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January 1931


Author Affiliations


From the Department of Haematopathology of the Pathological Institute, McGill University and the Royal Victoria Hospital.

Arch Intern Med (Chic). 1931;47(1):71-81. doi:10.1001/archinte.1931.00140190082008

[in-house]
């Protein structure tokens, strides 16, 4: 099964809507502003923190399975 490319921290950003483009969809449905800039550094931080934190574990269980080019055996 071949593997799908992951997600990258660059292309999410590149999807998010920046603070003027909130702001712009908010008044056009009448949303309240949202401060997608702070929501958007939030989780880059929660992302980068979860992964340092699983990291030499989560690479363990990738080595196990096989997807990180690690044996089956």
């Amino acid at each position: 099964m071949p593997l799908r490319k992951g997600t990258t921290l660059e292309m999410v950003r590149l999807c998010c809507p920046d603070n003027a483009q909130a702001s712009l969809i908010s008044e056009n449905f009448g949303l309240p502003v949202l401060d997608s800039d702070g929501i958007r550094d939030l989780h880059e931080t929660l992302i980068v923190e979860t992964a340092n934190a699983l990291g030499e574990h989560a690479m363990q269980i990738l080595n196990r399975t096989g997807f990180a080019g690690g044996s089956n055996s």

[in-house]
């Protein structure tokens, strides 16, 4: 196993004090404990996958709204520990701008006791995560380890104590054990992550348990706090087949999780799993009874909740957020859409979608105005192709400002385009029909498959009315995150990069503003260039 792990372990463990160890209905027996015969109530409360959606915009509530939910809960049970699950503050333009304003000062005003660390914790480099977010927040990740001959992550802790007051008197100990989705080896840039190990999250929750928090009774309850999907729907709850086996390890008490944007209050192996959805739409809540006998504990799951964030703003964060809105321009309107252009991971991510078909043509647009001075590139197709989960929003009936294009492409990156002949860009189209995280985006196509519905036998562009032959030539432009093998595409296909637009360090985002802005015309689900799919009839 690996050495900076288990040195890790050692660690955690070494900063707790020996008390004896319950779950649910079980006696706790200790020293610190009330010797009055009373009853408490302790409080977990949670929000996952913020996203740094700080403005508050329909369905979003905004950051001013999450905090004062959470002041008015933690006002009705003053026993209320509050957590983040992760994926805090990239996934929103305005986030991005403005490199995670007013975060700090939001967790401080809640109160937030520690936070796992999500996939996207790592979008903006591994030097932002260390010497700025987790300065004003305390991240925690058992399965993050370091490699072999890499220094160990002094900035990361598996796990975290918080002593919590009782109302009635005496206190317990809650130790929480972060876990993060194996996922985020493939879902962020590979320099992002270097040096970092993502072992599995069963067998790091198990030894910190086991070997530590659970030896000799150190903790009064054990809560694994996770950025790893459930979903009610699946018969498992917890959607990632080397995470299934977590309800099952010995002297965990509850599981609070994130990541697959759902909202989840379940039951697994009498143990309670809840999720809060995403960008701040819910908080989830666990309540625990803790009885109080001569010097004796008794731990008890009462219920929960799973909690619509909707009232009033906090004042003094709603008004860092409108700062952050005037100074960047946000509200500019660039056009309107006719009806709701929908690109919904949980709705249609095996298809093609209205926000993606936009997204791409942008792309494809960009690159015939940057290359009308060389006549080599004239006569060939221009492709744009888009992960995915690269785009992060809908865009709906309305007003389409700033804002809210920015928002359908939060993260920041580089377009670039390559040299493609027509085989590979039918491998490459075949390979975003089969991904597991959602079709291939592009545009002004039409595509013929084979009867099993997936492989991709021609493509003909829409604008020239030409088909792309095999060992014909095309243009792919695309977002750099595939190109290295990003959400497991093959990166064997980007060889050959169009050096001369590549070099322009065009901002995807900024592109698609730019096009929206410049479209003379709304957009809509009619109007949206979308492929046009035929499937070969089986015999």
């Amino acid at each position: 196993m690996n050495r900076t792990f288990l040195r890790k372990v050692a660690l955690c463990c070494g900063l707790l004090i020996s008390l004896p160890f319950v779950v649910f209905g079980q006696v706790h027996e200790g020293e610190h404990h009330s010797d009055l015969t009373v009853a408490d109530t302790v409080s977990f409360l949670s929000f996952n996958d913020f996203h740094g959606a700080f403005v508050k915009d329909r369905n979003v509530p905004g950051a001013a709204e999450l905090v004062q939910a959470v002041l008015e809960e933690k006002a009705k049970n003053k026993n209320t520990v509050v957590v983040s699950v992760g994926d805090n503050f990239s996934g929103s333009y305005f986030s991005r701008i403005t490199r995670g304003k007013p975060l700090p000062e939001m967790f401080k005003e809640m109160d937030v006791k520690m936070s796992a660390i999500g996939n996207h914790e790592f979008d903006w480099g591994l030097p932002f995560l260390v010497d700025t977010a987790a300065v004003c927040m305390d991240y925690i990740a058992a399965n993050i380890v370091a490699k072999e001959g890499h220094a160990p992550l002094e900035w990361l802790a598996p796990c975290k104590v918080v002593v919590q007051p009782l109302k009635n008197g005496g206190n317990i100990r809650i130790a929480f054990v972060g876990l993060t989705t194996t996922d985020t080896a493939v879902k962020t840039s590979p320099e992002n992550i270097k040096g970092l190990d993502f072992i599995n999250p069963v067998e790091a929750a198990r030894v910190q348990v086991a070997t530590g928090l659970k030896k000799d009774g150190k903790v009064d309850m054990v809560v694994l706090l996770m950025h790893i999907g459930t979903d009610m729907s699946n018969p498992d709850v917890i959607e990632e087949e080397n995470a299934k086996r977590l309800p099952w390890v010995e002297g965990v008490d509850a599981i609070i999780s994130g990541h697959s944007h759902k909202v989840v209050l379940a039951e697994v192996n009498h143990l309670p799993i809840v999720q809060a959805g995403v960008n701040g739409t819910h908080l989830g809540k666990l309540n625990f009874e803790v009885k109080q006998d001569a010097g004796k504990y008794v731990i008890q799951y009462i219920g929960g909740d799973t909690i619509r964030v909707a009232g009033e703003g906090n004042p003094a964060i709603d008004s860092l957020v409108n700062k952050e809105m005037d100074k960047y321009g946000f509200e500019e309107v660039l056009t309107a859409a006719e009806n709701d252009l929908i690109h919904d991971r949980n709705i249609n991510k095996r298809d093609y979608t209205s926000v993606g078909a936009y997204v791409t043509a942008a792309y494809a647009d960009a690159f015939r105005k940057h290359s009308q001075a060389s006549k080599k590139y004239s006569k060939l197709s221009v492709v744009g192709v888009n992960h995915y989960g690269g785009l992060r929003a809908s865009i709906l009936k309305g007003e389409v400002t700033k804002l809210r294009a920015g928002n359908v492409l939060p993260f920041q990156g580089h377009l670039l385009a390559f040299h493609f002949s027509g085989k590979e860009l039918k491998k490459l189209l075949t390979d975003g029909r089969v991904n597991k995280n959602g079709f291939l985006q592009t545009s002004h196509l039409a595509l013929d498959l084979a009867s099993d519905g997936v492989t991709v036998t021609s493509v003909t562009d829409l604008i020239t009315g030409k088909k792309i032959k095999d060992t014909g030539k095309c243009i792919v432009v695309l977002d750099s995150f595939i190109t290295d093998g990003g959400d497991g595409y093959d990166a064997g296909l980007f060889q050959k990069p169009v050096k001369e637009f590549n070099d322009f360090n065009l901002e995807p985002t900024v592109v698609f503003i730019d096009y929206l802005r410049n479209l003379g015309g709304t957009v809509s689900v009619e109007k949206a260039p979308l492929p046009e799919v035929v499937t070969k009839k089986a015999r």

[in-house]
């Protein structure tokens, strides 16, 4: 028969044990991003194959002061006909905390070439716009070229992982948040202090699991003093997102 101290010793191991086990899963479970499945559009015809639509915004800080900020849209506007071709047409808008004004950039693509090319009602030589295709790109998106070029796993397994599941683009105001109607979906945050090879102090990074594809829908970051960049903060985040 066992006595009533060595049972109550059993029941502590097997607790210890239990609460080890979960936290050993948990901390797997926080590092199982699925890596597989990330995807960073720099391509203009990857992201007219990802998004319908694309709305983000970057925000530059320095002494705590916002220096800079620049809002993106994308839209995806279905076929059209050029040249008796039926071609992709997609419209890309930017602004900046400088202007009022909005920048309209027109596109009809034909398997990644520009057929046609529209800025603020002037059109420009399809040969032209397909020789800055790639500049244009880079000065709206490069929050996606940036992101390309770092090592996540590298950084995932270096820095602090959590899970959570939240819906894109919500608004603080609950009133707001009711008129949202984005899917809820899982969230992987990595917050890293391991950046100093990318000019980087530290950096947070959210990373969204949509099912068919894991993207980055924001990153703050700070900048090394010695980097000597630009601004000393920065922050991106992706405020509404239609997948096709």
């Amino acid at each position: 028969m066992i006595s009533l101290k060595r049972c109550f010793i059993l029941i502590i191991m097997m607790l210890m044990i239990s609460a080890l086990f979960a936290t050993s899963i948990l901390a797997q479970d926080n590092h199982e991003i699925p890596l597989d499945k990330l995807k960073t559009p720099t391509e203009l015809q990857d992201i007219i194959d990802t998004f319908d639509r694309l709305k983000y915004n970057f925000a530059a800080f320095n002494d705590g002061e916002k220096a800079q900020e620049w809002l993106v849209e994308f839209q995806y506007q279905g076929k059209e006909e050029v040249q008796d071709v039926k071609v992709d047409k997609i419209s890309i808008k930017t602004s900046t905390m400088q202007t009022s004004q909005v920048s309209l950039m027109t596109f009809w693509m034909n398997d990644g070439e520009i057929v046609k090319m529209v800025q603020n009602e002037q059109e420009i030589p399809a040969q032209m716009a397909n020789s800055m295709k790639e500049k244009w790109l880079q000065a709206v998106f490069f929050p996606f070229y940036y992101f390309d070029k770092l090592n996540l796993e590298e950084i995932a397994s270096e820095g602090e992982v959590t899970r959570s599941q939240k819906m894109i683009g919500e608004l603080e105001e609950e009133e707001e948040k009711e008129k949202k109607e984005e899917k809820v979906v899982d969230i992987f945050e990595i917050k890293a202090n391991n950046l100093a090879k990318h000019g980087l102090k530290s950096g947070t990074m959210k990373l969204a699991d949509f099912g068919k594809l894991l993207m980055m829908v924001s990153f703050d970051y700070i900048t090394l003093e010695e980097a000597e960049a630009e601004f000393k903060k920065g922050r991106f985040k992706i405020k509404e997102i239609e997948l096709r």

In contrast to hyperchromic anemia with achlorhydria, commonly called pernicious anemia, hypochromic anemia with achlorhydria has received comparatively little attention. This is due principally, it would seem, to three factors. 1. This type of anemia is so readily confused with other hypochromic anemias that it often is not recognized. Many physicians are satisfied to rule out pernicious anemia carefully and then to rest content on a diagnosis of "secondary anemia" without further investigation or distinction. A smear is made, a blood count is done, no megalocytes are found, the color index is low, and at once all interest in the anemia disappears. 2. This condition never reaches the severity of pernicious anemia, and hence is more readily passed over. The patients do not look as sick as they really are, and one is greatly surprised to find the hemoglobin so low. They show so favorable a picture, on physical examination,

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